From the Journals

Routine vaccinations missed by older adults during pandemic


 

FROM MMWR

Physicians are going to have to play catch-up when it comes to getting older patients their routine, but important, vaccinations missed during the pandemic.

A patient receives a vaccine ©Sean Warren/iStockphoto.com

Weekly general vaccination among Medicare beneficiaries aged ≥ 65 year fell by around 80% soon after the national COVID-19 emergency declaration and have recovered only partially and gradually, according to a report by Kai Hong, PhD, and colleagues at the Centers for Disease Control and Prevention, published in the Morbidity and Mortality Weekly Report. “As the pandemic continues,” the investigators stated, “vaccination providers should continue efforts to resolve disruptions in routine adult vaccination.”

The CDC issued guidance recommending postponement of routine adult vaccination in response to the March 13, 2020, COVID-19 national emergency declaration by the U.S. government and also to state and local shelter-in-place orders. Health care facility operations were restricted because of safety concerns around exposure to the SARS-CoV-2 virus. The result was a significant drop in routine medical care including adult vaccinations.

The investigators examined Medicare enrollment and claims data to assess the change in weekly receipt of four routine adult vaccines by Medicare beneficiaries aged ≥65 during the pandemic: (13-valent pneu­mococcal conjugate vaccine [PCV13], 23-valent pneumococ­cal polysaccharide vaccine [PPSV23], tetanus-diphtheria or tetanus-diphtheria-acellular pertussis vaccine [Td/Tdap], and recombinant zoster vaccine [RZV]). The comparison periods were Jan. 6–July 20, 2019, and Jan. 5–July 18, 2020.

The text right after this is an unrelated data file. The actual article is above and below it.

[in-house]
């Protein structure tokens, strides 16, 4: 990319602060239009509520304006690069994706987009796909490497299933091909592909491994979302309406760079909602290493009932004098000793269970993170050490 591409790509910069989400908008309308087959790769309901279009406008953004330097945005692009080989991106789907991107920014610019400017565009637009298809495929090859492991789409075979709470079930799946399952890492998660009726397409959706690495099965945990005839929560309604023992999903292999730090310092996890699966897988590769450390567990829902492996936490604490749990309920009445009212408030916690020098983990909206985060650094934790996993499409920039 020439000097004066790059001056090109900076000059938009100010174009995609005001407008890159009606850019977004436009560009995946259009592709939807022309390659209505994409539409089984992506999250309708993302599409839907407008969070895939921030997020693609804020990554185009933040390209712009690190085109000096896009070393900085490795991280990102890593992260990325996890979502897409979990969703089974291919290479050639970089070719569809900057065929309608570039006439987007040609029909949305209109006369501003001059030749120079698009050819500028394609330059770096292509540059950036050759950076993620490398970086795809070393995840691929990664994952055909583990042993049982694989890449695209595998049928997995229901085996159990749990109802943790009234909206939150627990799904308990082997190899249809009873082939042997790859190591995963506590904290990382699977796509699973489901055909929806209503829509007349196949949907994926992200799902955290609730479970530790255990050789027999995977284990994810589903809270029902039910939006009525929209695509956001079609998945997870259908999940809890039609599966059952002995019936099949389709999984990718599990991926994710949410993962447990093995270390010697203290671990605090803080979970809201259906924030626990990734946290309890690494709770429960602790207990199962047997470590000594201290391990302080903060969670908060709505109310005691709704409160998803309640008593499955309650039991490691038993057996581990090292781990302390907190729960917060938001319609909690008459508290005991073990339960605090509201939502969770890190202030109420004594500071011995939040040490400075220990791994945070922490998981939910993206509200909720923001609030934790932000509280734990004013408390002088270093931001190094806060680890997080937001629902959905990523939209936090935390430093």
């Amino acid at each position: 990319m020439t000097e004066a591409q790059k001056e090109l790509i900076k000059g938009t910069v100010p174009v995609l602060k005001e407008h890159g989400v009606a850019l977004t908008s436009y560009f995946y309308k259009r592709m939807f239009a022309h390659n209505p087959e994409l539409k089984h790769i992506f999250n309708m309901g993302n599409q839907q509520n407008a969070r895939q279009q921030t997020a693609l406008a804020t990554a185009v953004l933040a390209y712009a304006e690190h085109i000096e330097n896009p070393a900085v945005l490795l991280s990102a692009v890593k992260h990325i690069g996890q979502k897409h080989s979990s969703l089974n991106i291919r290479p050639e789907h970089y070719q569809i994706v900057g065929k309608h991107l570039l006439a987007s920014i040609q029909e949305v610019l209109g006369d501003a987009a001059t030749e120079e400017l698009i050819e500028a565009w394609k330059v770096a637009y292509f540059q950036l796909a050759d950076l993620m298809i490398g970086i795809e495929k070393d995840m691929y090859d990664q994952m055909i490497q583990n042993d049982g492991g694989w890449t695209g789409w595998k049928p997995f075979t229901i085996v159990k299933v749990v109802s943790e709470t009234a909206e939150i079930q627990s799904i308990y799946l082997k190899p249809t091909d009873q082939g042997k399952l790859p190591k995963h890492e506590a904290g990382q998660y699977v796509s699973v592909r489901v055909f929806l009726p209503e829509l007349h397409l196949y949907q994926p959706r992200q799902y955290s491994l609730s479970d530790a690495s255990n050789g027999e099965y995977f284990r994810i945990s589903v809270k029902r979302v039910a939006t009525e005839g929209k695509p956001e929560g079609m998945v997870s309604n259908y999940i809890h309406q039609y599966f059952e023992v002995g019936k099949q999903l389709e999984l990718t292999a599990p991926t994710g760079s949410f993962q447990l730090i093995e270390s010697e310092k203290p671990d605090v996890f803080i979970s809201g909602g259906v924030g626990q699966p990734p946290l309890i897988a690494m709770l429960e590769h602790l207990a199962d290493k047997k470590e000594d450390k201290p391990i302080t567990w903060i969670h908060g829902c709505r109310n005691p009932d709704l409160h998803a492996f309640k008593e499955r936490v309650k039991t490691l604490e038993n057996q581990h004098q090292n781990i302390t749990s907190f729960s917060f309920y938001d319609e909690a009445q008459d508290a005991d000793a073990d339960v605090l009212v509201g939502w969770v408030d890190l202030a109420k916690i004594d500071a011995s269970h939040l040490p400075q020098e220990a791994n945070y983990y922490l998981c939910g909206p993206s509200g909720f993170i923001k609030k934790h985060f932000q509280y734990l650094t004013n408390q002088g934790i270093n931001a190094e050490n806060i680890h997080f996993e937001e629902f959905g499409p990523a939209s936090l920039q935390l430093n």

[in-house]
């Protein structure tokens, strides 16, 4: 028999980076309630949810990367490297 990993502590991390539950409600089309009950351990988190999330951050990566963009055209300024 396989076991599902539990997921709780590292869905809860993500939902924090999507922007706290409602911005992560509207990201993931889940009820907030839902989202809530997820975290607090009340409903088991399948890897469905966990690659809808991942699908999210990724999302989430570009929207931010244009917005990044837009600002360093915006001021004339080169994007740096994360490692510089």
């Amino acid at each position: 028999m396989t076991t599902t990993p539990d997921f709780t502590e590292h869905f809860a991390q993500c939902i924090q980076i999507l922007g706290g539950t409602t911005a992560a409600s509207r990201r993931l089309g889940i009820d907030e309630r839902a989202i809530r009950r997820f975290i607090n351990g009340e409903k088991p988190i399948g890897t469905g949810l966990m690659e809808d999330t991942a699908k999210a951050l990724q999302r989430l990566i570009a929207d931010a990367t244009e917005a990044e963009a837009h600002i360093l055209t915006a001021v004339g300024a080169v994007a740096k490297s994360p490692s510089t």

Of the Medicare enrollees in the study sample, 85% were White, 7% Black, 2% Asian, 2% Hispanic, and 4% other racial and ethnic groups. For each of the four vaccines overall, weekly rates of vaccination declined sharply after the emergency declaration, compared with corresponding weeks in 2019. In the period prior to the emergency declaration (Jan. 5–March 14, 2020), weekly percentages of Medicare beneficiaries vaccinated with PPSV23, Td/Tdap, and RZV were consistently higher than rates during the same period in 2019.

After the March 13 declaration, while weekly vaccination rates plummeted 25% for PPSV23 and 62% for RZV in the first week, the greatest weekly declines were during April 5-11, 2020, for PCV13, PPSV23, and Td/Tdap, and during April 12-18, 2020, for RZV. The pandemic weekly vaccination rate nadirs revealed declines of 88% for PCV13, 80% for PPSV23, 70% for Td/Tdap, and 89% for RZV.

Routine vaccinations increased midyear

Vaccination rates recovered gradually. For the most recently assessed pandemic week (July 12-18, 2020), the rate for PPSV23 was 8% higher than in the corresponding period in 2019. Weekly corresponding rates for other examined vaccines, however, remained much lower than in 2019: 44% lower for RZV, 24% lower for Td/Tdap and 43% lower for PCV13. The CDC Advisory Committee on Immunization Practices voted in June 2019 to stop recommending PCV13 for adults aged ≥65 years and so vaccination with PCV13 among this population declined in 2020, compared with that in 2019.

Another significant drop in the rates of adult vaccinations may have occurred because of the surge in COVID-19 infections in the fall of 2020 and subsequent closures and renewal of lockdown in many localities.

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